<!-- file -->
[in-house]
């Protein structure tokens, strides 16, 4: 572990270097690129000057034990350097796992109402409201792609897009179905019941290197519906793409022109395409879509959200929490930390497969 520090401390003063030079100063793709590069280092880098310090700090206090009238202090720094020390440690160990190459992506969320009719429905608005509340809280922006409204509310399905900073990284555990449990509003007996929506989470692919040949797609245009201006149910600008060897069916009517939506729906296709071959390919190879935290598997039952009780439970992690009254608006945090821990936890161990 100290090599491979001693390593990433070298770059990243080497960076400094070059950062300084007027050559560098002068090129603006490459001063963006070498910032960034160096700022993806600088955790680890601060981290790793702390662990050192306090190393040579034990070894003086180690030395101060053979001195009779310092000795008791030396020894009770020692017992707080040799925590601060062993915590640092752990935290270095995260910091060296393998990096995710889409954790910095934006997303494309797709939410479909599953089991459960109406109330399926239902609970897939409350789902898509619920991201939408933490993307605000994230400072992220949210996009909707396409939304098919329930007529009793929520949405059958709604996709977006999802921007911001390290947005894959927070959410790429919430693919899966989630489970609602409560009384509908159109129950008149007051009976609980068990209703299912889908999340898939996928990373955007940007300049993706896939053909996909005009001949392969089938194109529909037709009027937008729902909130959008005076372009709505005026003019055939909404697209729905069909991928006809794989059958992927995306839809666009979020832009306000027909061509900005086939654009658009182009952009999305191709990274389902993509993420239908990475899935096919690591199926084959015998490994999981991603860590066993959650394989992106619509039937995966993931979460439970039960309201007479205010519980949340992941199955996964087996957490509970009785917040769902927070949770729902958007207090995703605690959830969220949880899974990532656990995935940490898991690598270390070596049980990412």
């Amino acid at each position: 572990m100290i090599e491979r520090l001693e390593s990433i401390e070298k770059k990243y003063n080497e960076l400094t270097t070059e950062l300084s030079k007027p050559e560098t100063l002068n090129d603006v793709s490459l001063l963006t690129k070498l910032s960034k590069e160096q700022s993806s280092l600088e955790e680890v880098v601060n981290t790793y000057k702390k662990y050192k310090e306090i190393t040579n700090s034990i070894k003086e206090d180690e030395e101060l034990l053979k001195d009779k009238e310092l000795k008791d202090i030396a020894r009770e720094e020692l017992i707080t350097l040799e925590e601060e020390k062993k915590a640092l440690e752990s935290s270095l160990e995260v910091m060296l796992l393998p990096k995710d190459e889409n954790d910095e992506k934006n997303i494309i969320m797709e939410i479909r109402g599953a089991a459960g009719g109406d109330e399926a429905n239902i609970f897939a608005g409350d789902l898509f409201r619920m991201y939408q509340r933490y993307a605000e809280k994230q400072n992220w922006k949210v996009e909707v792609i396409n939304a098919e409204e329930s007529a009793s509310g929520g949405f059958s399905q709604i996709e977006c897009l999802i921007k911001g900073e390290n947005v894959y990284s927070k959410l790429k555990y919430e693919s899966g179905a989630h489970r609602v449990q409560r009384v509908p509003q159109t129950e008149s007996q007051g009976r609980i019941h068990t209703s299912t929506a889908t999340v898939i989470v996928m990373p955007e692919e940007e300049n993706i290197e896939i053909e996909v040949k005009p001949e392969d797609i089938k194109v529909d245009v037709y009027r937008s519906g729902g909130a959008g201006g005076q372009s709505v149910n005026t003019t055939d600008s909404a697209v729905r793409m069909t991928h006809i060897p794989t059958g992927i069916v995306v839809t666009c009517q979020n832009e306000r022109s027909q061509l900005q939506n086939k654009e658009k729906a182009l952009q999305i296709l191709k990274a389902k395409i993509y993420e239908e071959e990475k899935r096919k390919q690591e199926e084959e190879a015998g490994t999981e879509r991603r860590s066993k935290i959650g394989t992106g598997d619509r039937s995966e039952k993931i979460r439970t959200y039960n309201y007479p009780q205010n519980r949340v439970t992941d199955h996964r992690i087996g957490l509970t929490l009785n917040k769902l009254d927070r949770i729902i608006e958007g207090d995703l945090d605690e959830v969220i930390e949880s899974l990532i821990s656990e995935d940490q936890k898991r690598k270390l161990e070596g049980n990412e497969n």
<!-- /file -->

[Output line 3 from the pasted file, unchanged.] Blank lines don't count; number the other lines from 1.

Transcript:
């Amino acid at each position: 572990m100290i090599e491979r520090l001693e390593s990433i401390e070298k770059k990243y003063n080497e960076l400094t270097t070059e950062l300084s030079k007027p050559e560098t100063l002068n090129d603006v793709s490459l001063l963006t690129k070498l910032s960034k590069e160096q700022s993806s280092l600088e955790e680890v880098v601060n981290t790793y000057k702390k662990y050192k310090e306090i190393t040579n700090s034990i070894k003086e206090d180690e030395e101060l034990l053979k001195d009779k009238e310092l000795k008791d202090i030396a020894r009770e720094e020692l017992i707080t350097l040799e925590e601060e020390k062993k915590a640092l440690e752990s935290s270095l160990e995260v910091m060296l796992l393998p990096k995710d190459e889409n954790d910095e992506k934006n997303i494309i969320m797709e939410i479909r109402g599953a089991a459960g009719g109406d109330e399926a429905n239902i609970f897939a608005g409350d789902l898509f409201r619920m991201y939408q509340r933490y993307a605000e809280k994230q400072n992220w922006k949210v996009e909707v792609i396409n939304a098919e409204e329930s007529a009793s509310g929520g949405f059958s399905q709604i996709e977006c897009l999802i921007k911001g900073e390290n947005v894959y990284s927070k959410l790429k555990y919430e693919s899966g179905a989630h489970r609602v449990q409560r009384v509908p509003q159109t129950e008149s007996q007051g009976r609980i019941h068990t209703s299912t929506a889908t999340v898939i989470v996928m990373p955007e692919e940007e300049n993706i290197e896939i053909e996909v040949k005009p001949e392969d797609i089938k194109v529909d245009v037709y009027r937008s519906g729902g909130a959008g201006g005076q372009s709505v149910n005026t003019t055939d600008s909404a697209v729905r793409m069909t991928h006809i060897p794989t059958g992927i069916v995306v839809t666009c009517q979020n832009e306000r022109s027909q061509l900005q939506n086939k654009e658009k729906a182009l952009q999305i296709l191709k990274a389902k395409i993509y993420e239908e071959e990475k899935r096919k390919q690591e199926e084959e190879a015998g490994t999981e879509r991603r860590s066993k935290i959650g394989t992106g598997d619509r039937s995966e039952k993931i979460r439970t959200y039960n309201y007479p009780q205010n519980r949340v439970t992941d199955h996964r992690i087996g957490l509970t929490l009785n917040k769902l009254d927070r949770i729902i608006e958007g207090d995703l945090d605690e959830v969220i930390e949880s899974l990532i821990s656990e995935d940490q936890k898991r690598k270390l161990e070596g049980n990412e497969n």